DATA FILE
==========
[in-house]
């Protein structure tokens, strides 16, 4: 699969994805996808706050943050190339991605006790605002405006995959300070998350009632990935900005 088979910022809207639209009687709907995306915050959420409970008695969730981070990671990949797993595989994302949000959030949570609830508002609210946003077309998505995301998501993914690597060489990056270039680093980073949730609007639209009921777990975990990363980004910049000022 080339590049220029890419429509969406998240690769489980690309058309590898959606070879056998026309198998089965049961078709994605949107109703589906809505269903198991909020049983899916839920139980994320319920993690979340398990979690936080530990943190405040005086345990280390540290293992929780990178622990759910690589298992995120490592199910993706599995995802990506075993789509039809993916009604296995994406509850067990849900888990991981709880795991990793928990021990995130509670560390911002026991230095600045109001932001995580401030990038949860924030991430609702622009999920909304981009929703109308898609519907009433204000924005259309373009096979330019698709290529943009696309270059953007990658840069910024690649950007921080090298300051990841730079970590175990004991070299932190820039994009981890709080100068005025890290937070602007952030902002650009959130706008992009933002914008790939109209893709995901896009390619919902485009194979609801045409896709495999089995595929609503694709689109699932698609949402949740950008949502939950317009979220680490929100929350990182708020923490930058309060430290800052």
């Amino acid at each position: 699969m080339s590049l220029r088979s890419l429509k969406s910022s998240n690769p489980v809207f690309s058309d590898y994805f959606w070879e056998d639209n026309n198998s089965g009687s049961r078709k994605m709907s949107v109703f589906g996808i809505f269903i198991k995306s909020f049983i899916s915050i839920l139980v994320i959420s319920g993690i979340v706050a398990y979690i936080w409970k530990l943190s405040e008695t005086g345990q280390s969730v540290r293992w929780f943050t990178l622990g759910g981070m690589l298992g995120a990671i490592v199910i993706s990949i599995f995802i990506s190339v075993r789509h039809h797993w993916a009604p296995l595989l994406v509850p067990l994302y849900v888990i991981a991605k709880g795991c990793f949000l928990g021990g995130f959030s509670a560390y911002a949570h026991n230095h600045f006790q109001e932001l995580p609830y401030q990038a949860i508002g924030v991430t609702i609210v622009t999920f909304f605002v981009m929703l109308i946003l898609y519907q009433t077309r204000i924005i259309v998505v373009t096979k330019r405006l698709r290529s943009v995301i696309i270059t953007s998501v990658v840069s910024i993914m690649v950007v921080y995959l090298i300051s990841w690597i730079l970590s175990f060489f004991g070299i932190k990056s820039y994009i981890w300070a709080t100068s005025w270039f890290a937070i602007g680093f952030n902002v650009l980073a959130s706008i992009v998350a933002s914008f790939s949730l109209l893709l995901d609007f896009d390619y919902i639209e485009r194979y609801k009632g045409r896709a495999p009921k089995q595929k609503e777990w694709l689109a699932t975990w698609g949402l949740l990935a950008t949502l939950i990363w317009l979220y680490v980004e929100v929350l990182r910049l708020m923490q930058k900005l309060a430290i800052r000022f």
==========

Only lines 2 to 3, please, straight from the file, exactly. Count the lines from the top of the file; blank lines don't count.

């Protein structure tokens, strides 16, 4: 699969994805996808706050943050190339991605006790605002405006995959300070998350009632990935900005 088979910022809207639209009687709907995306915050959420409970008695969730981070990671990949797993595989994302949000959030949570609830508002609210946003077309998505995301998501993914690597060489990056270039680093980073949730609007639209009921777990975990990363980004910049000022 080339590049220029890419429509969406998240690769489980690309058309590898959606070879056998026309198998089965049961078709994605949107109703589906809505269903198991909020049983899916839920139980994320319920993690979340398990979690936080530990943190405040005086345990280390540290293992929780990178622990759910690589298992995120490592199910993706599995995802990506075993789509039809993916009604296995994406509850067990849900888990991981709880795991990793928990021990995130509670560390911002026991230095600045109001932001995580401030990038949860924030991430609702622009999920909304981009929703109308898609519907009433204000924005259309373009096979330019698709290529943009696309270059953007990658840069910024690649950007921080090298300051990841730079970590175990004991070299932190820039994009981890709080100068005025890290937070602007952030902002650009959130706008992009933002914008790939109209893709995901896009390619919902485009194979609801045409896709495999089995595929609503694709689109699932698609949402949740950008949502939950317009979220680490929100929350990182708020923490930058309060430290800052």
């Amino acid at each position: 699969m080339s590049l220029r088979s890419l429509k969406s910022s998240n690769p489980v809207f690309s058309d590898y994805f959606w070879e056998d639209n026309n198998s089965g009687s049961r078709k994605m709907s949107v109703f589906g996808i809505f269903i198991k995306s909020f049983i899916s915050i839920l139980v994320i959420s319920g993690i979340v706050a398990y979690i936080w409970k530990l943190s405040e008695t005086g345990q280390s969730v540290r293992w929780f943050t990178l622990g759910g981070m690589l298992g995120a990671i490592v199910i993706s990949i599995f995802i990506s190339v075993r789509h039809h797993w993916a009604p296995l595989l994406v509850p067990l994302y849900v888990i991981a991605k709880g795991c990793f949000l928990g021990g995130f959030s509670a560390y911002a949570h026991n230095h600045f006790q109001e932001l995580p609830y401030q990038a949860i508002g924030v991430t609702i609210v622009t999920f909304f605002v981009m929703l109308i946003l898609y519907q009433t077309r204000i924005i259309v998505v373009t096979k330019r405006l698709r290529s943009v995301i696309i270059t953007s998501v990658v840069s910024i993914m690649v950007v921080y995959l090298i300051s990841w690597i730079l970590s175990f060489f004991g070299i932190k990056s820039y994009i981890w300070a709080t100068s005025w270039f890290a937070i602007g680093f952030n902002v650009l980073a959130s706008i992009v998350a933002s914008f790939s949730l109209l893709l995901d609007f896009d390619y919902i639209e485009r194979y609801k009632g045409r896709a495999p009921k089995q595929k609503e777990w694709l689109a699932t975990w698609g949402l949740l990935a950008t949502l939950i990363w317009l979220y680490v980004e929100v929350l990182r910049l708020m923490q930058k900005l309060a430290i800052r000022f």